Iran Nuclear NewsAgreement on proposal for new Iran sanctions

Agreement on proposal for new Iran sanctions


New York Times: The world’s leading powers agreed Tuesday on a new set of sanctions against Iran to present as a draft resolution to the United Nations Security Council, but they did not announce details of the sanctions, which are designed to induce Tehran to give up its nuclear program. The New York Times

Published: January 23, 2008

BERLIN — The world’s leading powers agreed Tuesday on a new set of sanctions against Iran to present as a draft resolution to the United Nations Security Council, but they did not announce details of the sanctions, which are designed to induce Tehran to give up its nuclear program.

The foreign ministers from the five permanent members of the Security Council — China, France, Great Britain, Russia and the United States — met in the German capital at the invitation of the country’s foreign minister, Frank-Walter Steinmeier to discuss new ways to crack down on Iran for uranium enrichment that Western governments say could eventually be used in a restarted weapons program.

“We are agreed on the content of the next Security Council resolution,” Mr. Steinmeier said at a news conference after the two-hour meeting, without going into details. Mr. Steinmeier was the only representative who spoke, and he took no questions.

Without specifics on the nature of the proposed sanctions, it remains unclear whether they would be much more extensive than previous sanctions or are more of a symbolic gesture designed to demonstrate solidarity among the great powers. Russia and China, in particular, have resisted calls for harsher sanctions.

The Security Council has twice before voted to impose sanctions against Tehran to stop the country from enriching uranium, first in December 2006 and again in March 2007. But the release last December of a declassified United States intelligence report saying that Iran had put its nuclear weapon program on hold in 2003 seemed to blunt the Bush administration’s arguments that Iran presented a threat.

Iranian officials seized on the American National Intelligence Estimate, the consensus of 16 intelligence agencies, as evidence that their nuclear ambitions were civilian rather than military. Bush administration officials countered that Iran had deceived the world about a weapons program that could easily be started up again, and that Tehran was required to stop enriching uranium in order to comply with the Security Council resolutions.

“This is a swift reminder to the Iranians that they are not in compliance,” a senior American official said after the announcement on Tuesday. The official, speaking on condition of anonymity, said the United States was happy with the result, which would “take some of the previous sanction measures and strengthen them” and would also add “new elements.”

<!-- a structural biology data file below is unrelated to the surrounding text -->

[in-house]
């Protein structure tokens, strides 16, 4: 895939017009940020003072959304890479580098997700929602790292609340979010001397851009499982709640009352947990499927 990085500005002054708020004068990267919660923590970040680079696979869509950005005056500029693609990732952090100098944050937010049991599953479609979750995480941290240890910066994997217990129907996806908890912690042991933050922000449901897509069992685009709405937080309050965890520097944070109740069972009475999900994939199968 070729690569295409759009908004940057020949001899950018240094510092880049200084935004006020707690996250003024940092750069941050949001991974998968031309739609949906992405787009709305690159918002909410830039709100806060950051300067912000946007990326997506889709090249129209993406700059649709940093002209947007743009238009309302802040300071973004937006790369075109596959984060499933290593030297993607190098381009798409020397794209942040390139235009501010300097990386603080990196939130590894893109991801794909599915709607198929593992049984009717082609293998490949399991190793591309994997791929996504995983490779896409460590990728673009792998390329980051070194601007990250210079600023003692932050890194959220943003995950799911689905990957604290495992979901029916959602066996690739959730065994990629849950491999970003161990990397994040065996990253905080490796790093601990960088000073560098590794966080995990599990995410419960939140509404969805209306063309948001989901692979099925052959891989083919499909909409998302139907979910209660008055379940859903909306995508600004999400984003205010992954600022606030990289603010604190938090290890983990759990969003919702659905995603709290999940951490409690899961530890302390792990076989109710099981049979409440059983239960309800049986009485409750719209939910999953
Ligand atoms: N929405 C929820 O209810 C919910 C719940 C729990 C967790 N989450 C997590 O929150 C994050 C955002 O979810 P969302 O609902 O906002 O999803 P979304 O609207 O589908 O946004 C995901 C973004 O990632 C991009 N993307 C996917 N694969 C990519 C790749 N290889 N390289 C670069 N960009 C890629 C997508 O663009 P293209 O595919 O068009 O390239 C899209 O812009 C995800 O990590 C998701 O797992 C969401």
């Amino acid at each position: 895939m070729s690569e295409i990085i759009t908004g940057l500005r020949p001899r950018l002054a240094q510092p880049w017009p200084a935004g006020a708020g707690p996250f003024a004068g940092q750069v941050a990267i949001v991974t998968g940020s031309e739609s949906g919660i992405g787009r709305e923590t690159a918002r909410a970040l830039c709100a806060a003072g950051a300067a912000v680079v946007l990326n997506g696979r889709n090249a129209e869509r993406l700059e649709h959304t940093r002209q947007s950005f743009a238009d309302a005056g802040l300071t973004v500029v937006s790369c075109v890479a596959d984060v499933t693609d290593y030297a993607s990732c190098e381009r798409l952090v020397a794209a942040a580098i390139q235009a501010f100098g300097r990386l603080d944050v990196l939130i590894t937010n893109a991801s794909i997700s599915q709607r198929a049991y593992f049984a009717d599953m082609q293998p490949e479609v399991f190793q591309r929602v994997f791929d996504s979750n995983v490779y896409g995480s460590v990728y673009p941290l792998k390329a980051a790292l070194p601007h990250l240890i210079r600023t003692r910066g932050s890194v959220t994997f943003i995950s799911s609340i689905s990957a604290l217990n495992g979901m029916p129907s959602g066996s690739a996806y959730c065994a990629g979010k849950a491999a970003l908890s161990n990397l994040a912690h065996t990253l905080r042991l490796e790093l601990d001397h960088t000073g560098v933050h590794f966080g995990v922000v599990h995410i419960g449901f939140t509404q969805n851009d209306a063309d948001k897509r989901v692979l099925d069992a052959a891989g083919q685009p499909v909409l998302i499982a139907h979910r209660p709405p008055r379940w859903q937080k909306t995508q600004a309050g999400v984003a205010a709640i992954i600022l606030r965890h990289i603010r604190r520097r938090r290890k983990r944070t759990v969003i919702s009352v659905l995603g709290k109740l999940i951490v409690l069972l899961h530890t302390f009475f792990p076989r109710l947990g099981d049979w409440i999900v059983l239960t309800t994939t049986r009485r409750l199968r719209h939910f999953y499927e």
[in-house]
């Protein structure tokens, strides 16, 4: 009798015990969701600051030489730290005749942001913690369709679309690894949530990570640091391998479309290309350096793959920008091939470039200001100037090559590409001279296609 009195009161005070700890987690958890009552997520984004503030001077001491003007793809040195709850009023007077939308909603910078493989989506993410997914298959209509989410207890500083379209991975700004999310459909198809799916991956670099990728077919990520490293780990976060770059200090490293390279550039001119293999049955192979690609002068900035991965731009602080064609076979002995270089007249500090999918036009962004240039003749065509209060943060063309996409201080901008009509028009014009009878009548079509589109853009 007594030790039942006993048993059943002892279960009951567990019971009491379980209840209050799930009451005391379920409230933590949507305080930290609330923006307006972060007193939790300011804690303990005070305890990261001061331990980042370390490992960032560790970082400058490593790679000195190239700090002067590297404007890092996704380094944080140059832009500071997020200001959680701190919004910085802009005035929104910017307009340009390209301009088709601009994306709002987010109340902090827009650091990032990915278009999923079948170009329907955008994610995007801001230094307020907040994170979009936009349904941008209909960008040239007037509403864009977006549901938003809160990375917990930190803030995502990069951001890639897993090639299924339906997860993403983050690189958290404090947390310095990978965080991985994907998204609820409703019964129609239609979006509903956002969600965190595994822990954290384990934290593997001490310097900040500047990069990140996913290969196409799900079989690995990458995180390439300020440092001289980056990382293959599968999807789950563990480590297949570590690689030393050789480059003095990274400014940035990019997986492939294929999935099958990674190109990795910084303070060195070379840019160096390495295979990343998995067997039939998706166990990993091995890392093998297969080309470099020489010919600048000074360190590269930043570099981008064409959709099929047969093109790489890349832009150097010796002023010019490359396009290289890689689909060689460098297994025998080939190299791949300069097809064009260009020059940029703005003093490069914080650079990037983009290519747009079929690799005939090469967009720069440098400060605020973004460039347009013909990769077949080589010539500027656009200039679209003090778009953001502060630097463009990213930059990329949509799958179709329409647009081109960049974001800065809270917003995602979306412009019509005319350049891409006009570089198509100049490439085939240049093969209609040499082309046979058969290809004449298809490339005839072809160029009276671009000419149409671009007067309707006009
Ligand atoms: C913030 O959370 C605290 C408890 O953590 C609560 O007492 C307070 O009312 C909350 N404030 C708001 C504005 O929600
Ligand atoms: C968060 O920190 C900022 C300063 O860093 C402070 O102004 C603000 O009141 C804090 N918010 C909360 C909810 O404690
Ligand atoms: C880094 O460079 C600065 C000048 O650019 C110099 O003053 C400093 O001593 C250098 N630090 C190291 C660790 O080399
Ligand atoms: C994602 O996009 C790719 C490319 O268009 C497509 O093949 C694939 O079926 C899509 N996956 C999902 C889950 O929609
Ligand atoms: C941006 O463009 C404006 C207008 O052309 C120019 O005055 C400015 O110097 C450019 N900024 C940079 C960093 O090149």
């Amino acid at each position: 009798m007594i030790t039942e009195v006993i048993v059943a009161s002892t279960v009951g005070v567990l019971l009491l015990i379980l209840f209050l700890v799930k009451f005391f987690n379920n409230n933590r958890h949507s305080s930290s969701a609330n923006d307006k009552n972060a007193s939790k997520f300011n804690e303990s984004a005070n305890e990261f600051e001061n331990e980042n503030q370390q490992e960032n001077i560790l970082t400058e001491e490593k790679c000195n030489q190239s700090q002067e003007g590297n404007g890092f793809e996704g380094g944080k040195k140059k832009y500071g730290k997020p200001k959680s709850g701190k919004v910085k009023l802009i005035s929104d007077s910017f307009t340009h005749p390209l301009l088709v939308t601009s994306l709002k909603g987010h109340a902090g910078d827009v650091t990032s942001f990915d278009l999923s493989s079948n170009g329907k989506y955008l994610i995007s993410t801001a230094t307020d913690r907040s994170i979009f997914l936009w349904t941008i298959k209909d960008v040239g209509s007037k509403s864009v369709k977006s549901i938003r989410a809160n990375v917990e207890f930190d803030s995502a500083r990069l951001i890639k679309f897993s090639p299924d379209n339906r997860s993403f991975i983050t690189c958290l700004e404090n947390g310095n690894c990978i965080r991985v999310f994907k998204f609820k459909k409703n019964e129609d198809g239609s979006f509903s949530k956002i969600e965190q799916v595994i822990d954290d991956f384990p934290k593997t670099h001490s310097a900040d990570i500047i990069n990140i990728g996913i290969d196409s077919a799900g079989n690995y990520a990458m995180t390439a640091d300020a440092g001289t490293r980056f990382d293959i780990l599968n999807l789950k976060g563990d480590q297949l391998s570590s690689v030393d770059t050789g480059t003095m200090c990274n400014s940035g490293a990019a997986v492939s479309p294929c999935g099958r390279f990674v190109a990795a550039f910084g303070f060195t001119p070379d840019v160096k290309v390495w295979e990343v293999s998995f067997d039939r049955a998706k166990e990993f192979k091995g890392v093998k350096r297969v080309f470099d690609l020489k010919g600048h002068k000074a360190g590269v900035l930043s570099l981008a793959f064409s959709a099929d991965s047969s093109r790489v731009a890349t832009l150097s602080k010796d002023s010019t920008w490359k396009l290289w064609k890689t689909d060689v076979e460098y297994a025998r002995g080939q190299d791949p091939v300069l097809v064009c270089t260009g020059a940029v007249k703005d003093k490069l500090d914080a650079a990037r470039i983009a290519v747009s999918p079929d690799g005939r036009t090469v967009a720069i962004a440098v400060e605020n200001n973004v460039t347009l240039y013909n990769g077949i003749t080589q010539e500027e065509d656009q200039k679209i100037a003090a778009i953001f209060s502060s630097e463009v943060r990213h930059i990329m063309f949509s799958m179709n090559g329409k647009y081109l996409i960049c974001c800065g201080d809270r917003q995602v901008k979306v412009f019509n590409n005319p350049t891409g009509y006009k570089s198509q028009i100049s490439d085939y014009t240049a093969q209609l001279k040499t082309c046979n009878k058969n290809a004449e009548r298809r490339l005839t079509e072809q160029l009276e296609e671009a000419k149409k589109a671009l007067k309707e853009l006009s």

The official specifically referred to the freezing of assets and travel bans, but said he could not elaborate as they were not releasing the text of the agreement until it could be shared with the 10 remaining, non-permanent members of the Security Council.

Each of the five permanent members of the council exercises veto power over resolutions, but Tuesday’s agreement seemed to preclude any veto of a sanction resolution.

Despite the results of the intelligence estimate, the United States has been trying to keep the pressure on Iran. President Bush traveled to the Middle East earlier this month to try to build a united Arab front against Iran.

Mohamed ElBaradei, the director general of the International Atomic Energy Agency, the United Nations’ nuclear monitoring agency, met with Iranian officials earlier this month for talks Mr. ElBaradei described as “frank and friendly.” Iran has defied demands from the international community to cease uranium enrichment.

A European diplomat described the proposal agreed to Tuesday as “very technical” and that it “further developed the existing lines” of sanctions.

The American official said that the parties had not come to the meeting agreed on the draft resolution, but instead had four technical issues that the foreign ministers had to work through first. He said that the “most active” in the debate were Secretary of State Condoleezza Rice and Russian Foreign Minister Sergey V. Lavrov.

Ms. Rice did not speak after the meeting, but in a briefing earlier in the day said, “I don’t think it’s any secret that we and the Russians and perhaps the Chinese don’t have precisely the same view of timing on these resolutions.”

The fundamental issue remained, according to Ms. Rice, “Iran’s unwillingness to suspend its enrichment and reprocessing” of uranium.

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